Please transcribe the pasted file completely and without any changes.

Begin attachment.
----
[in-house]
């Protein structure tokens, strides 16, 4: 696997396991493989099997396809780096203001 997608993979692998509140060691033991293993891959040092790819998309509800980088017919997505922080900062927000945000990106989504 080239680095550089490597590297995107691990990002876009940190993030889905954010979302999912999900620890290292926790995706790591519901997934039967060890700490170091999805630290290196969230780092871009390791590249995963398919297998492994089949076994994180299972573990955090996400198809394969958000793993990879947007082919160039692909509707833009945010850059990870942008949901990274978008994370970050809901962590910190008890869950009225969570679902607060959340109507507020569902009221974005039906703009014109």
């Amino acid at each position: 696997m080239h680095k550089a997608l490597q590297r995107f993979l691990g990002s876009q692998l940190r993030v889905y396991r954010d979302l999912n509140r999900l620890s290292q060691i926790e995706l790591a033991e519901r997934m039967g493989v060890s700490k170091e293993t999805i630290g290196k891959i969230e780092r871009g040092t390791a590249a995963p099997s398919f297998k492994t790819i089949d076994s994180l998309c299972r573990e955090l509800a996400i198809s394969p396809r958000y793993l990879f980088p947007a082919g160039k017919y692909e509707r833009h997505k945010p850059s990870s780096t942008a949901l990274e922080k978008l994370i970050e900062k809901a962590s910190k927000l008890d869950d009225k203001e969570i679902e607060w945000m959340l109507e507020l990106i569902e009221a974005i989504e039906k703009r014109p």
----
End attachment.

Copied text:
[in-house]
């Protein structure tokens, strides 16, 4: 696997396991493989099997396809780096203001 997608993979692998509140060691033991293993891959040092790819998309509800980088017919997505922080900062927000945000990106989504 080239680095550089490597590297995107691990990002876009940190993030889905954010979302999912999900620890290292926790995706790591519901997934039967060890700490170091999805630290290196969230780092871009390791590249995963398919297998492994089949076994994180299972573990955090996400198809394969958000793993990879947007082919160039692909509707833009945010850059990870942008949901990274978008994370970050809901962590910190008890869950009225969570679902607060959340109507507020569902009221974005039906703009014109």
């Amino acid at each position: 696997m080239h680095k550089a997608l490597q590297r995107f993979l691990g990002s876009q692998l940190r993030v889905y396991r954010d979302l999912n509140r999900l620890s290292q060691i926790e995706l790591a033991e519901r997934m039967g493989v060890s700490k170091e293993t999805i630290g290196k891959i969230e780092r871009g040092t390791a590249a995963p099997s398919f297998k492994t790819i089949d076994s994180l998309c299972r573990e955090l509800a996400i198809s394969p396809r958000y793993l990879f980088p947007a082919g160039k017919y692909e509707r833009h997505k945010p850059s990870s780096t942008a949901l990274e922080k978008l994370i970050e900062k809901a962590s910190k927000l008890d869950d009225k203001e969570i679902e607060w945000m959340l109507e507020l990106i569902e009221a974005i989504e039906k703009r014109p």